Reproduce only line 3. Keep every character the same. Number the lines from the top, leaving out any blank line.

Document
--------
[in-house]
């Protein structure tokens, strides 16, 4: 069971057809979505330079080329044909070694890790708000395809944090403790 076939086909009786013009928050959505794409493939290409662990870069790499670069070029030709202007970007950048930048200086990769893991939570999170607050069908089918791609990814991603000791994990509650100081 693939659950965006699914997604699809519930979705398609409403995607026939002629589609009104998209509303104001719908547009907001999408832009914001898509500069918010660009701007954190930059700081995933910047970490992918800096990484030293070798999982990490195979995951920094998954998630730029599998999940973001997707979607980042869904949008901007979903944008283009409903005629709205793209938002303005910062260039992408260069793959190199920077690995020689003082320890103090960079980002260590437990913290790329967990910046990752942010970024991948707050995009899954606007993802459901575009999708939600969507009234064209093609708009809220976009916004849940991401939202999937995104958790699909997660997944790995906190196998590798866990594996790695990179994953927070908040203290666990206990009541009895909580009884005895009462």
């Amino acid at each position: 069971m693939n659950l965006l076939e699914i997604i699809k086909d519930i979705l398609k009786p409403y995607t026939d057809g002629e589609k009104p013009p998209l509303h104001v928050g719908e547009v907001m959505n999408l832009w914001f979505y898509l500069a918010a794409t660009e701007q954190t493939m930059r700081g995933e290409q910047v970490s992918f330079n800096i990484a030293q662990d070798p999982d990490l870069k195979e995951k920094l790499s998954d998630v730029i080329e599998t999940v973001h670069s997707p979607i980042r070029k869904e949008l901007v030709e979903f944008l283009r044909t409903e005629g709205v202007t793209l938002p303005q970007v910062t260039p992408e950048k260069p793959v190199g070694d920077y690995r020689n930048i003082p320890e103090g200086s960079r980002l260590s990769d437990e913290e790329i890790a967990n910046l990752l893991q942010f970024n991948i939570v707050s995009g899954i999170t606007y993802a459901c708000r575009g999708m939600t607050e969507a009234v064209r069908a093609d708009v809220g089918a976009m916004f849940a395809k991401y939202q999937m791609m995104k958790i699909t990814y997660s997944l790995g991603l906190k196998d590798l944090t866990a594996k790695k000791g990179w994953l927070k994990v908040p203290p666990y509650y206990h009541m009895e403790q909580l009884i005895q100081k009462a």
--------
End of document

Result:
């Amino acid at each position: 069971m693939n659950l965006l076939e699914i997604i699809k086909d519930i979705l398609k009786p409403y995607t026939d057809g002629e589609k009104p013009p998209l509303h104001v928050g719908e547009v907001m959505n999408l832009w914001f979505y898509l500069a918010a794409t660009e701007q954190t493939m930059r700081g995933e290409q910047v970490s992918f330079n800096i990484a030293q662990d070798p999982d990490l870069k195979e995951k920094l790499s998954d998630v730029i080329e599998t999940v973001h670069s997707p979607i980042r070029k869904e949008l901007v030709e979903f944008l283009r044909t409903e005629g709205v202007t793209l938002p303005q970007v910062t260039p992408e950048k260069p793959v190199g070694d920077y690995r020689n930048i003082p320890e103090g200086s960079r980002l260590s990769d437990e913290e790329i890790a967990n910046l990752l893991q942010f970024n991948i939570v707050s995009g899954i999170t606007y993802a459901c708000r575009g999708m939600t607050e969507a009234v064209r069908a093609d708009v809220g089918a976009m916004f849940a395809k991401y939202q999937m791609m995104k958790i699909t990814y997660s997944l790995g991603l906190k196998d590798l944090t866990a594996k790695k000791g990179w994953l927070k994990v908040p203290p666990y509650y206990h009541m009895e403790q909580l009884i005895q100081k009462a």